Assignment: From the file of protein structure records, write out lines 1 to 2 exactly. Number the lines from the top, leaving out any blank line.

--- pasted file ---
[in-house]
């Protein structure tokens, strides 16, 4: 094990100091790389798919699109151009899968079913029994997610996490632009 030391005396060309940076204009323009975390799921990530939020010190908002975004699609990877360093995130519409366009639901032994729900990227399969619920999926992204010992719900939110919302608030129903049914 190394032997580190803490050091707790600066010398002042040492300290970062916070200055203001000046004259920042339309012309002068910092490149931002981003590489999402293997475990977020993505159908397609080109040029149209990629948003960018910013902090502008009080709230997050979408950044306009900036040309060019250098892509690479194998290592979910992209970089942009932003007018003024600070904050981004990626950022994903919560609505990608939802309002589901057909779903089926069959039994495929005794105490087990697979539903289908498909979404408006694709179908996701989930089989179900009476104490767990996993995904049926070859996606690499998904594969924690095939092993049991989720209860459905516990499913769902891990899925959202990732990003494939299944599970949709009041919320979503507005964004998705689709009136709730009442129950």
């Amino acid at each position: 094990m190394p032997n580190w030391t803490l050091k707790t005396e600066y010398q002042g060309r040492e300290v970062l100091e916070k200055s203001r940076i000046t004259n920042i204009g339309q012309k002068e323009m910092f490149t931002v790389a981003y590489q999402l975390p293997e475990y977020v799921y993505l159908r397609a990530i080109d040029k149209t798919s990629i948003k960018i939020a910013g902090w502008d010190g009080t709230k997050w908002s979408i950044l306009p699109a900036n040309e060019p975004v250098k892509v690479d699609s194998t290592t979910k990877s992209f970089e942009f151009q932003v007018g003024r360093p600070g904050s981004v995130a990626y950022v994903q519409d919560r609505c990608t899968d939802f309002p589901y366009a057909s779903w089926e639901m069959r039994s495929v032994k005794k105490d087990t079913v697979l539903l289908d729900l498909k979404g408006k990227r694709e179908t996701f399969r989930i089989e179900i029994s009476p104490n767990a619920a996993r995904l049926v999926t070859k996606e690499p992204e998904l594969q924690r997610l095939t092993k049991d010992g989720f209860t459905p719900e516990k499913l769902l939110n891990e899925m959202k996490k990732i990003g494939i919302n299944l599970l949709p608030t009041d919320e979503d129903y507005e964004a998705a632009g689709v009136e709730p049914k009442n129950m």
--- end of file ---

[in-house]
């Protein structure tokens, strides 16, 4: 094990100091790389798919699109151009899968079913029994997610996490632009 030391005396060309940076204009323009975390799921990530939020010190908002975004699609990877360093995130519409366009639901032994729900990227399969619920999926992204010992719900939110919302608030129903049914 190394032997580190803490050091707790600066010398002042040492300290970062916070200055203001000046004259920042339309012309002068910092490149931002981003590489999402293997475990977020993505159908397609080109040029149209990629948003960018910013902090502008009080709230997050979408950044306009900036040309060019250098892509690479194998290592979910992209970089942009932003007018003024600070904050981004990626950022994903919560609505990608939802309002589901057909779903089926069959039994495929005794105490087990697979539903289908498909979404408006694709179908996701989930089989179900009476104490767990996993995904049926070859996606690499998904594969924690095939092993049991989720209860459905516990499913769902891990899925959202990732990003494939299944599970949709009041919320979503507005964004998705689709009136709730009442129950």